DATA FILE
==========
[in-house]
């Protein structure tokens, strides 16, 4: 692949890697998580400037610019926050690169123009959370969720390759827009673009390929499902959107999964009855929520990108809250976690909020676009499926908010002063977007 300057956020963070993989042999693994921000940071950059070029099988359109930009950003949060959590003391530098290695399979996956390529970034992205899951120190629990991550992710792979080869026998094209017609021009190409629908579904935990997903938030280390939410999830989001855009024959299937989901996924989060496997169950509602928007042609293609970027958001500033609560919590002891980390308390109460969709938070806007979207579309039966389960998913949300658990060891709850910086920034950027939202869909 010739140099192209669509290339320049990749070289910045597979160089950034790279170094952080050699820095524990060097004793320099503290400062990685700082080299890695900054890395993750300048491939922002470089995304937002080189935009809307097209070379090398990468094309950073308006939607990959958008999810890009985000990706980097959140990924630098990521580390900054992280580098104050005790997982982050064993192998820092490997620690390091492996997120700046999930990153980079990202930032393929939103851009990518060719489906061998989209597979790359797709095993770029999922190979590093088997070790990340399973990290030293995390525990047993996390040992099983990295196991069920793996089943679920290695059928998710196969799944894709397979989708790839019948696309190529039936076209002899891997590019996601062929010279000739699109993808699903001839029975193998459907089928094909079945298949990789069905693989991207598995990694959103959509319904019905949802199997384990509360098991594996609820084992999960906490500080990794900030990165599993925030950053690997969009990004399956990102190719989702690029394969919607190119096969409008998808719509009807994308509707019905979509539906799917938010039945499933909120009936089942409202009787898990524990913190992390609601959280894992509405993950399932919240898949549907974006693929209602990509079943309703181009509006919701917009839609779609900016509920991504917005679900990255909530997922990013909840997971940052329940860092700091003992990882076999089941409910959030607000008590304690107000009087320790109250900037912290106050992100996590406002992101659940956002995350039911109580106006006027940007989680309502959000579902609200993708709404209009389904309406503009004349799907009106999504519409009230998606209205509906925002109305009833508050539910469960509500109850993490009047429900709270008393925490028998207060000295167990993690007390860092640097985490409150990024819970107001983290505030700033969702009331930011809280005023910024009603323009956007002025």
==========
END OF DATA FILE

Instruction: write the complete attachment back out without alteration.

[in-house]
């Protein structure tokens, strides 16, 4: 692949890697998580400037610019926050690169123009959370969720390759827009673009390929499902959107999964009855929520990108809250976690909020676009499926908010002063977007 300057956020963070993989042999693994921000940071950059070029099988359109930009950003949060959590003391530098290695399979996956390529970034992205899951120190629990991550992710792979080869026998094209017609021009190409629908579904935990997903938030280390939410999830989001855009024959299937989901996924989060496997169950509602928007042609293609970027958001500033609560919590002891980390308390109460969709938070806007979207579309039966389960998913949300658990060891709850910086920034950027939202869909 010739140099192209669509290339320049990749070289910045597979160089950034790279170094952080050699820095524990060097004793320099503290400062990685700082080299890695900054890395993750300048491939922002470089995304937002080189935009809307097209070379090398990468094309950073308006939607990959958008999810890009985000990706980097959140990924630098990521580390900054992280580098104050005790997982982050064993192998820092490997620690390091492996997120700046999930990153980079990202930032393929939103851009990518060719489906061998989209597979790359797709095993770029999922190979590093088997070790990340399973990290030293995390525990047993996390040992099983990295196991069920793996089943679920290695059928998710196969799944894709397979989708790839019948696309190529039936076209002899891997590019996601062929010279000739699109993808699903001839029975193998459907089928094909079945298949990789069905693989991207598995990694959103959509319904019905949802199997384990509360098991594996609820084992999960906490500080990794900030990165599993925030950053690997969009990004399956990102190719989702690029394969919607190119096969409008998808719509009807994308509707019905979509539906799917938010039945499933909120009936089942409202009787898990524990913190992390609601959280894992509405993950399932919240898949549907974006693929209602990509079943309703181009509006919701917009839609779609900016509920991504917005679900990255909530997922990013909840997971940052329940860092700091003992990882076999089941409910959030607000008590304690107000009087320790109250900037912290106050992100996590406002992101659940956002995350039911109580106006006027940007989680309502959000579902609200993708709404209009389904309406503009004349799907009106999504519409009230998606209205509906925002109305009833508050539910469960509500109850993490009047429900709270008393925490028998207060000295167990993690007390860092640097985490409150990024819970107001983290505030700033969702009331930011809280005023910024009603323009956007002025």